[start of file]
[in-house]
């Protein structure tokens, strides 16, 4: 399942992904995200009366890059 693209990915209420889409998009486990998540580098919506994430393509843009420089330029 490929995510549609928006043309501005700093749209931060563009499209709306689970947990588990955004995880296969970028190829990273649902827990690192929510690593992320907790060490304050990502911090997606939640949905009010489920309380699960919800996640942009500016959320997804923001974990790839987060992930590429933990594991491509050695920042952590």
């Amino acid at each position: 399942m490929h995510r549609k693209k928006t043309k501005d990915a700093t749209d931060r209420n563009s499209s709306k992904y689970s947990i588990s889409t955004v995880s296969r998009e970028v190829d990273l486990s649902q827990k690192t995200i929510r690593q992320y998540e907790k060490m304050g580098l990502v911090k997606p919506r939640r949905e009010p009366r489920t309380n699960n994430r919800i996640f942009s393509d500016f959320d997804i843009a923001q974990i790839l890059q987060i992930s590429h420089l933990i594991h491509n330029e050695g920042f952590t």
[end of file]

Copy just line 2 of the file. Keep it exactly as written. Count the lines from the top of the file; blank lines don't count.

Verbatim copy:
């Protein structure tokens, strides 16, 4: 399942992904995200009366890059 693209990915209420889409998009486990998540580098919506994430393509843009420089330029 490929995510549609928006043309501005700093749209931060563009499209709306689970947990588990955004995880296969970028190829990273649902827990690192929510690593992320907790060490304050990502911090997606939640949905009010489920309380699960919800996640942009500016959320997804923001974990790839987060992930590429933990594991491509050695920042952590």